Fiji’s Josh Matavesi misses a tackle against Wales winger George North in the Pool A clash at the Millennium Stadium in Cardiff. Photo: DPA
Flying Fijians fly-half Joshua Matavesi says the team always comes first despite mis-reports on his confusion and de-motivation by Fiji’s treatment during Rugby World Cup (RWC2015).
Speaking from the Fiji team-base in Swansea, Wales yesterday Matavesi said; “I wish I personally could have played a bigger role but the team always comes first.”
Wales skipper Sam Warburton says Fiji has improved from the team that Wales defeated 66-0 in 2011. Photo: World Rugby
CARDIFF – They might have been decimated by injury, but Wales will forget all about their unprecedented misfortune if they make it three successive Pool A victories, at the expense of Fiji, in the Millennium Stadium on Thursday (Friday morning FT).
Having arrived at Rugby World Cup 2015 without his irrepressible full-back and goal-kicker Leigh Halfpenny, first-choice scrum-half Rhys Webb and centre Jonathan Davies, coach Warren Gatland has since lost Corey Allen to a hamstring tear and Scott Williams and Hallam Amos to knee and shoulder injuries respectively.
Fiji’s flyhalf Ben Volavola goes in for Fiji’s lone try against the Wallabies. Photo: Getty Images
New Flying Fijian flyhalf Ben Volavola came into his own in the 13-28 loss to Australia at the Millennium Stadium in Cardiff early this morning.
Volavola’s sliced through the Wallaby defence and powered over from 20 metres out to score under the cross bar in the 60th minute.
The Crusaders bound flyhalf had overcome the jitters of the big stage fumbling his first high ball against England at packed out Twickenham Stadium last Friday night in the opening match of the 2015 Rugby World Cup.
Timely reminder for Cheika’s men to be vigilant. Photo: Getty Images
The Wallabies had a brush with World Cup espionage after security was forced to chase off a man hiding in bushes with a long-lens camera next to their training ground.
Australia have felt removed from all the serious World Cup hype in tranquil Bath, but that was shattered yesterday when a man with a long-lens camera was spotted by World Rugby security lurking in bushes adjacent to the field where they’ve been training at Bath University.
The session was private and the training field is surrounded by high fences with hessian. But the man was spotted in one mangrove-like area that has a view of the field.
The Wallabies are ready to rumble. Photo: Getty Images
With Australia and Fiji pledging to stick to their traditions of attacking rugby, Cardiff should be in for a cracking Rugby World Cup contest when the Pool A rivals clash at the Millennium Stadium on Thursday morning.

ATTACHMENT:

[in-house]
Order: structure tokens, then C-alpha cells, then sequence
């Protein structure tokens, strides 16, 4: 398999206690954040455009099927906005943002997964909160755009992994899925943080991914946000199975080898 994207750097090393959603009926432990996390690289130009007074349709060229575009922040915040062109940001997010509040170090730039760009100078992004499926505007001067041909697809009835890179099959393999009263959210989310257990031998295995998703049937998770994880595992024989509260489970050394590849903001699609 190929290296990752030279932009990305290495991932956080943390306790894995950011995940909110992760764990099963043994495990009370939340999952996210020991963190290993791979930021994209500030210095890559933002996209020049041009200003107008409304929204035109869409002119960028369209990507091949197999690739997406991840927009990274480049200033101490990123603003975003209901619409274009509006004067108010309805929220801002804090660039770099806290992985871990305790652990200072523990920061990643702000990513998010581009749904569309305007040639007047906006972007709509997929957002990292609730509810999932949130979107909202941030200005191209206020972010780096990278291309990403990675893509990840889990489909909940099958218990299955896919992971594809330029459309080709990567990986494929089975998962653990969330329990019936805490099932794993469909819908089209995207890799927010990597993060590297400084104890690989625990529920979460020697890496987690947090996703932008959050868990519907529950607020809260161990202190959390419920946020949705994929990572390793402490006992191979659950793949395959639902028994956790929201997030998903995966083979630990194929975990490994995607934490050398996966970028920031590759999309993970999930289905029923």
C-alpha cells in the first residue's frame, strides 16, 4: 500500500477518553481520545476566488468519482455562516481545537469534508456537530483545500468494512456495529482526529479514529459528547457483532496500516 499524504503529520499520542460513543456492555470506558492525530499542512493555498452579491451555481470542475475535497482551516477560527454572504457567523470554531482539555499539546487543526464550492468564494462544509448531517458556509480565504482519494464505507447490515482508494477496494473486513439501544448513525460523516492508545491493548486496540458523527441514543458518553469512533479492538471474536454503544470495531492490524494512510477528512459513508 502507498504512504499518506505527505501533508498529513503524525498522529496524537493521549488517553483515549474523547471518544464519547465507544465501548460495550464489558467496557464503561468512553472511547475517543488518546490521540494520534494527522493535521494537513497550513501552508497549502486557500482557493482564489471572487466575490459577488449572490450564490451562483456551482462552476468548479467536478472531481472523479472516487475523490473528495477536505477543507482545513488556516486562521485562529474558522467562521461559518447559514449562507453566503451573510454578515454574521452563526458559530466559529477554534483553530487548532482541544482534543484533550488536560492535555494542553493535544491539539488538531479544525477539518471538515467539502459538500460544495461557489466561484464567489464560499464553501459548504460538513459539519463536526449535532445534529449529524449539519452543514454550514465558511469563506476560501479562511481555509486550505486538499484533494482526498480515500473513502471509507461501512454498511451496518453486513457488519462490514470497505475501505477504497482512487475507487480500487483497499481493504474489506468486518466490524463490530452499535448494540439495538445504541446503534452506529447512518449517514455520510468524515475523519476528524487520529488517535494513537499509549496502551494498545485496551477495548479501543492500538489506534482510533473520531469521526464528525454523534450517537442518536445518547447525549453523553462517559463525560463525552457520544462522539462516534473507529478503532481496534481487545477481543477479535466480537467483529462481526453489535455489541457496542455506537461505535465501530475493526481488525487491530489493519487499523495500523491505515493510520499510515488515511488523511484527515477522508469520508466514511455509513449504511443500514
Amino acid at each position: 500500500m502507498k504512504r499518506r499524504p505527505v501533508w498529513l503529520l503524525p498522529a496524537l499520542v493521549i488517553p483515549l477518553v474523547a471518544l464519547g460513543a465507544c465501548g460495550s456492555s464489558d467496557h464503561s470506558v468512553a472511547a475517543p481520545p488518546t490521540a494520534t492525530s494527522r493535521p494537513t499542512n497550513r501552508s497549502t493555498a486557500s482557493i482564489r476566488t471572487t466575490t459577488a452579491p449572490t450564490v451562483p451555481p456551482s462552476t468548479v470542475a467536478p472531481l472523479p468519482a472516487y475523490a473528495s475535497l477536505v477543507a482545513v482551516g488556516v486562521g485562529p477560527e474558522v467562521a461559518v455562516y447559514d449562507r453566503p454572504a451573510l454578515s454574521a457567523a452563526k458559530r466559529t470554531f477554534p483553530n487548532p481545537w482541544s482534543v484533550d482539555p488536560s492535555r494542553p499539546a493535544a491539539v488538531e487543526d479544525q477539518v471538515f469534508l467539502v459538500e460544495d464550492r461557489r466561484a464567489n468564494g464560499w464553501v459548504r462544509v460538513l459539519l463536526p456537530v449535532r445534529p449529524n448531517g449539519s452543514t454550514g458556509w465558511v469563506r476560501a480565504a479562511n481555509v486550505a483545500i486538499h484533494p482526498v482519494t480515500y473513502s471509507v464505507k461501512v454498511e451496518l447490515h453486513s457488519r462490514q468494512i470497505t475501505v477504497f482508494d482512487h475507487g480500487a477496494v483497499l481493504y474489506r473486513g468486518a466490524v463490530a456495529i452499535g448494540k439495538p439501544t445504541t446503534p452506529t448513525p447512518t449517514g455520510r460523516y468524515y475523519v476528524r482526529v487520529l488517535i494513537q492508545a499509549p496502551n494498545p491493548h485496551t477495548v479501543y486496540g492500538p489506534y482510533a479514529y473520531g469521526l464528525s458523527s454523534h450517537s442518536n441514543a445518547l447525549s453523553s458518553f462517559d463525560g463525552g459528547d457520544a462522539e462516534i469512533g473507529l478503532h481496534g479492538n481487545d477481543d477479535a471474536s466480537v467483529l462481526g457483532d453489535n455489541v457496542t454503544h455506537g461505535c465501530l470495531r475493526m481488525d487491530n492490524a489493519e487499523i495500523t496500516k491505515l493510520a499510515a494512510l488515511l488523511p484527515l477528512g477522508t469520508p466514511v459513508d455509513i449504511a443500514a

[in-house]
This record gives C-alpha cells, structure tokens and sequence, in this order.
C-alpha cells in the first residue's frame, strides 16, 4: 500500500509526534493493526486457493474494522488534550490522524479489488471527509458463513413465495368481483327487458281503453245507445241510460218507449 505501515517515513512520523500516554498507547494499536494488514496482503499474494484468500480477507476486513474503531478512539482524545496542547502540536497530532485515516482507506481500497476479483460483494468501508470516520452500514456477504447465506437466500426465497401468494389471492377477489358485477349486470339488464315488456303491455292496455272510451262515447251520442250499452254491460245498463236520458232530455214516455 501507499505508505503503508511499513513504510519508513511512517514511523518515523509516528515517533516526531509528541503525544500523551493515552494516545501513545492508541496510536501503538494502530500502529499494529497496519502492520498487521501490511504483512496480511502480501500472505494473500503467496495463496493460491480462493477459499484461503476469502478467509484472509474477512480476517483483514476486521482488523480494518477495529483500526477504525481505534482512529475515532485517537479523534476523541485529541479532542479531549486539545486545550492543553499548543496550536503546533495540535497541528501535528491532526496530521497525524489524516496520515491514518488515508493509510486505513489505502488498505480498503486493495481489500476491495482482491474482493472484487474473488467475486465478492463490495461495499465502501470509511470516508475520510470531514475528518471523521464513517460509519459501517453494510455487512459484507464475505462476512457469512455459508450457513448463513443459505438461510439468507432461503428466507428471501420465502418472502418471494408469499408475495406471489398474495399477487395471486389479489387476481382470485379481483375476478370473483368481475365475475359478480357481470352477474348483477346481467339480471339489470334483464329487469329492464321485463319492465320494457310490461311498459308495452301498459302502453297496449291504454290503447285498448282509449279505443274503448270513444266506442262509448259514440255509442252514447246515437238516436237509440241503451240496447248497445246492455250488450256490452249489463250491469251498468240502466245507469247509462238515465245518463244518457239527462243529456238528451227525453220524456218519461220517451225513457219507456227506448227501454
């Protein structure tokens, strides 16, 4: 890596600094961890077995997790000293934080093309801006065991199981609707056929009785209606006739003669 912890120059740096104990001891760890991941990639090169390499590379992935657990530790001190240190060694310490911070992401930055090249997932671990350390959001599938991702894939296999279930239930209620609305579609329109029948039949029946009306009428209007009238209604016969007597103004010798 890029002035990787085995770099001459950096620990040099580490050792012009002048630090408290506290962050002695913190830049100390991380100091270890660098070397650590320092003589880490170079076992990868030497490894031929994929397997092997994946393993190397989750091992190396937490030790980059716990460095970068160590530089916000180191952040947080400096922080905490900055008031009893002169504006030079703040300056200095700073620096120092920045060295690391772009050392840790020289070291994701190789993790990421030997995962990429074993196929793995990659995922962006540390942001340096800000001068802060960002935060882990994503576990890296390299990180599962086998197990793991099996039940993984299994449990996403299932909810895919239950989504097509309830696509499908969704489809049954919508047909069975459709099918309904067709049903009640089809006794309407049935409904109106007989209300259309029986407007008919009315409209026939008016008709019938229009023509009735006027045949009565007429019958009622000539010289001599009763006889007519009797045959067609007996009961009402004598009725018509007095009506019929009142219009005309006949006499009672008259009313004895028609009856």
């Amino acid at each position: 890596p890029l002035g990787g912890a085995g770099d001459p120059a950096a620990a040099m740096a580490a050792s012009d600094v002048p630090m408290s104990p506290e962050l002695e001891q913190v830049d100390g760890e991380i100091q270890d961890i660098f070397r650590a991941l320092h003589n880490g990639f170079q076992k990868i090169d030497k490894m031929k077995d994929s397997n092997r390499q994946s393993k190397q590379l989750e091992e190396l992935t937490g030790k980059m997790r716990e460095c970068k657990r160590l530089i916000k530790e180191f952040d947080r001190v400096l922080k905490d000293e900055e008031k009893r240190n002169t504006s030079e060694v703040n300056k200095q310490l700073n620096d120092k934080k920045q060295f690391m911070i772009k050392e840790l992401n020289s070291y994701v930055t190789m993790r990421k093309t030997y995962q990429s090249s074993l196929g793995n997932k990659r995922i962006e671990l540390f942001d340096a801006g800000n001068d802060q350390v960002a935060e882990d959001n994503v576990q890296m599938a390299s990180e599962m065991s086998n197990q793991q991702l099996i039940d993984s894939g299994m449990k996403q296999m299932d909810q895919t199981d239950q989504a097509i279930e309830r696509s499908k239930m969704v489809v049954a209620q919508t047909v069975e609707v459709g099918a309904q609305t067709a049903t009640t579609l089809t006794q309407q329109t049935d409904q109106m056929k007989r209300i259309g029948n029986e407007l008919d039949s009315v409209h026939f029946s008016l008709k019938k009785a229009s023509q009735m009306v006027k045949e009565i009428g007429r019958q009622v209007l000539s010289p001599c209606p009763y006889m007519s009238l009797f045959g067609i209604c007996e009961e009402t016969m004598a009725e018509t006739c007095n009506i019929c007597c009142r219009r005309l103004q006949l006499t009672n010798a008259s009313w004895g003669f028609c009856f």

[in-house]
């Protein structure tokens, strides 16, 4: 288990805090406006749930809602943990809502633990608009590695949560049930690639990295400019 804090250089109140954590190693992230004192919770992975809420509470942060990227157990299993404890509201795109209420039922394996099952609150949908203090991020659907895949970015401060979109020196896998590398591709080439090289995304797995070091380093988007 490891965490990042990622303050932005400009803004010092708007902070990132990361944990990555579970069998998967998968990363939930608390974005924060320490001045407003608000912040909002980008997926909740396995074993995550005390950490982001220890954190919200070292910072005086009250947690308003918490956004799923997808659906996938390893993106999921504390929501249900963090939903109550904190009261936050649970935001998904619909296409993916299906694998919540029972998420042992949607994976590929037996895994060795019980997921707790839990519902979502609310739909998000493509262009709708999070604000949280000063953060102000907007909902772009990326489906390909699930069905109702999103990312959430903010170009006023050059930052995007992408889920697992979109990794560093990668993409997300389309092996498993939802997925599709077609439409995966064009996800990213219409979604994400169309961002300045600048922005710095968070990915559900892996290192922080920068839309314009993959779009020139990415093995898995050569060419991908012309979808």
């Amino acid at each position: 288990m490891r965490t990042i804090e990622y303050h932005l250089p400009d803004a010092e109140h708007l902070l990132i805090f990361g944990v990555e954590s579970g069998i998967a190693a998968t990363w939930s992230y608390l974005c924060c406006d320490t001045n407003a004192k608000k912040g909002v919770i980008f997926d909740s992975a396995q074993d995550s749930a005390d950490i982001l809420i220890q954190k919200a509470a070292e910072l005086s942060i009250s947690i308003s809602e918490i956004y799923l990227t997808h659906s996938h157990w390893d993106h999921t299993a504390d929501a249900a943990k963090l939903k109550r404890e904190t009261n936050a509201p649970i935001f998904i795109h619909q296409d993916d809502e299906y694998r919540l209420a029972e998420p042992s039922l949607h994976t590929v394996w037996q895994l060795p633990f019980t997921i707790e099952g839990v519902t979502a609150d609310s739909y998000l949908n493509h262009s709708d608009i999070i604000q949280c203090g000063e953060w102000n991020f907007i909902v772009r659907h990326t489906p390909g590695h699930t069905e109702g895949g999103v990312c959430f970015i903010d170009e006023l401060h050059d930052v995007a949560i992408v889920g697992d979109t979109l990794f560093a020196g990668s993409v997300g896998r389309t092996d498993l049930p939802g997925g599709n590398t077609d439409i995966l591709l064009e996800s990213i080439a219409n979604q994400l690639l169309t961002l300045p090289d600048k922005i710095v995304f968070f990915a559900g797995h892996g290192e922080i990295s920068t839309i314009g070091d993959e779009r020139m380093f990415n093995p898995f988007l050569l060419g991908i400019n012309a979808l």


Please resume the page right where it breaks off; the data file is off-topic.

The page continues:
The Wallabies, winners of both previous World Cups played in Britain, finally get their campaign under way six days into the tournament and will be strong favourites to start with a win over the Pacific Islanders.
After Japan’s victory over the Springboks on Saturday, however, no one is taking anything for granted and Fiji showed enough in its defeat against England to suggest that it is capable of an upset if everything comes together.
The Japanese side celebrates after the upset defeat of two-time world champions South Africa. Photo: Getty Images
Scottish fly-half Duncan Weir insists the Scotland squad were not shocked by Japan beating South Africa and says it acts as a warning ahead of Wednesday’s meeting.
“We understood that Japan are a growing nation and they’ve been playing some good rugby,” said Weir.
Clash of props . . . Fiji’s prop Campese Ma’afu (right) confronts England counterpart Dan Coles. Photo: Getty Images
England left it late but came away from their Rugby World Cup opener with a bonus point 35-11 win over a punishing Fiji side at Twickenham.
Late tries from Mike Brown and Billy Vunipola in many ways glossed over a number of issues for Stuart Lancaster and the rest of his coaches to address – although they had time to do so during multiple lengthy stoppages involving the television match official.
England never hit the pace they set at their best against Ireland in their final warm-up match due to a combination of clear jitters along with Fiji’s refusal to let them settle.
Head coach John McKee and scrum coach Alan Muir’s work with Fiji means they are no longer a soft touch at the scrum, that crucial area in the past where teams have dominated them. No more, on this basis at least.